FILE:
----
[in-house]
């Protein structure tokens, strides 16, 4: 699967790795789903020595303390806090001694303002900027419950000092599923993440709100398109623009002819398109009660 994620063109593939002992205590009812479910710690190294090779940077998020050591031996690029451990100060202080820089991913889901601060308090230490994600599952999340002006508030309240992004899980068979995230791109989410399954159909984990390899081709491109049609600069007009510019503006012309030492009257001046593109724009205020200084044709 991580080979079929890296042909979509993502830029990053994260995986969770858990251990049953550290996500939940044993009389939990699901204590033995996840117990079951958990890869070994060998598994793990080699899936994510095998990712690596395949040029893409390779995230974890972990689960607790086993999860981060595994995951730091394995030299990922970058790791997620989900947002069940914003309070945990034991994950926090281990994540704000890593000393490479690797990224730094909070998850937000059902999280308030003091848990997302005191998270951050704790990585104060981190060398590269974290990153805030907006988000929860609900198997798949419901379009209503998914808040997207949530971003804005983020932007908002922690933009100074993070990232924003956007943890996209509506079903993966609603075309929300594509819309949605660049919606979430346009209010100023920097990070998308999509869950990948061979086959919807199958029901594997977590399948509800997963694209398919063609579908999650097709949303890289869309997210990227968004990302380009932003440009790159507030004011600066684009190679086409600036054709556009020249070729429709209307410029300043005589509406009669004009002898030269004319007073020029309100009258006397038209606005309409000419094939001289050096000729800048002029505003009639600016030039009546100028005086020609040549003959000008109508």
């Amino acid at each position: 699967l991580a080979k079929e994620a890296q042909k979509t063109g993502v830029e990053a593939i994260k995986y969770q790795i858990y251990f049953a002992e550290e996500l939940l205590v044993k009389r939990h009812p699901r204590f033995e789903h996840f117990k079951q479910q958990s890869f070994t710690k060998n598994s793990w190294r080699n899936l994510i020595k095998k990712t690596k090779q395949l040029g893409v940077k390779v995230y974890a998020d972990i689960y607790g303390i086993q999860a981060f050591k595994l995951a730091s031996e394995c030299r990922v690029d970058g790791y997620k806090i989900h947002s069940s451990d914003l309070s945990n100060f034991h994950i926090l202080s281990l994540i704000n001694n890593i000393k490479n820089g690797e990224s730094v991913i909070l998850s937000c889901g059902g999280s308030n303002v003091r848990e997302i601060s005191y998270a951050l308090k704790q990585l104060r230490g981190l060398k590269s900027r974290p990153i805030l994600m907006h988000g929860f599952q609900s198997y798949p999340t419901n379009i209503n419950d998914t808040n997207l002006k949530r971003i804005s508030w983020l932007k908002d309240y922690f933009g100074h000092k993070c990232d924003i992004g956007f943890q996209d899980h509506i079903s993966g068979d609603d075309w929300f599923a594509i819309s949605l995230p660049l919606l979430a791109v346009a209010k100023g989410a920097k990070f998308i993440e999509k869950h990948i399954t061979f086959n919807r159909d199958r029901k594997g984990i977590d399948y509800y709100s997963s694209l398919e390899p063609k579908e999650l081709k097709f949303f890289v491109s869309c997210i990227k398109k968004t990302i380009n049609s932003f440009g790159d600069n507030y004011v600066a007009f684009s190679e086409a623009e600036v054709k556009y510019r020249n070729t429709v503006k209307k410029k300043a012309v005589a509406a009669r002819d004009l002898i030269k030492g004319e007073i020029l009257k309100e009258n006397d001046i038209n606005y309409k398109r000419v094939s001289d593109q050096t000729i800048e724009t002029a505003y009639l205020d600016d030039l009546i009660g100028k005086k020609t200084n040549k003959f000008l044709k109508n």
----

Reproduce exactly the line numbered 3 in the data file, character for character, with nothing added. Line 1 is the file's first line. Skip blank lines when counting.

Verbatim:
């Amino acid at each position: 699967l991580a080979k079929e994620a890296q042909k979509t063109g993502v830029e990053a593939i994260k995986y969770q790795i858990y251990f049953a002992e550290e996500l939940l205590v044993k009389r939990h009812p699901r204590f033995e789903h996840f117990k079951q479910q958990s890869f070994t710690k060998n598994s793990w190294r080699n899936l994510i020595k095998k990712t690596k090779q395949l040029g893409v940077k390779v995230y974890a998020d972990i689960y607790g303390i086993q999860a981060f050591k595994l995951a730091s031996e394995c030299r990922v690029d970058g790791y997620k806090i989900h947002s069940s451990d914003l309070s945990n100060f034991h994950i926090l202080s281990l994540i704000n001694n890593i000393k490479n820089g690797e990224s730094v991913i909070l998850s937000c889901g059902g999280s308030n303002v003091r848990e997302i601060s005191y998270a951050l308090k704790q990585l104060r230490g981190l060398k590269s900027r974290p990153i805030l994600m907006h988000g929860f599952q609900s198997y798949p999340t419901n379009i209503n419950d998914t808040n997207l002006k949530r971003i804005s508030w983020l932007k908002d309240y922690f933009g100074h000092k993070c990232d924003i992004g956007f943890q996209d899980h509506i079903s993966g068979d609603d075309w929300f599923a594509i819309s949605l995230p660049l919606l979430a791109v346009a209010k100023g989410a920097k990070f998308i993440e999509k869950h990948i399954t061979f086959n919807r159909d199958r029901k594997g984990i977590d399948y509800y709100s997963s694209l398919e390899p063609k579908e999650l081709k097709f949303f890289v491109s869309c997210i990227k398109k968004t990302i380009n049609s932003f440009g790159d600069n507030y004011v600066a007009f684009s190679e086409a623009e600036v054709k556009y510019r020249n070729t429709v503006k209307k410029k300043a012309v005589a509406a009669r002819d004009l002898i030269k030492g004319e007073i020029l009257k309100e009258n006397d001046i038209n606005y309409k398109r000419v094939s001289d593109q050096t000729i800048e724009t002029a505003y009639l205020d600016d030039l009546i009660g100028k005086k020609t200084n040549k003959f000008l044709k109508n």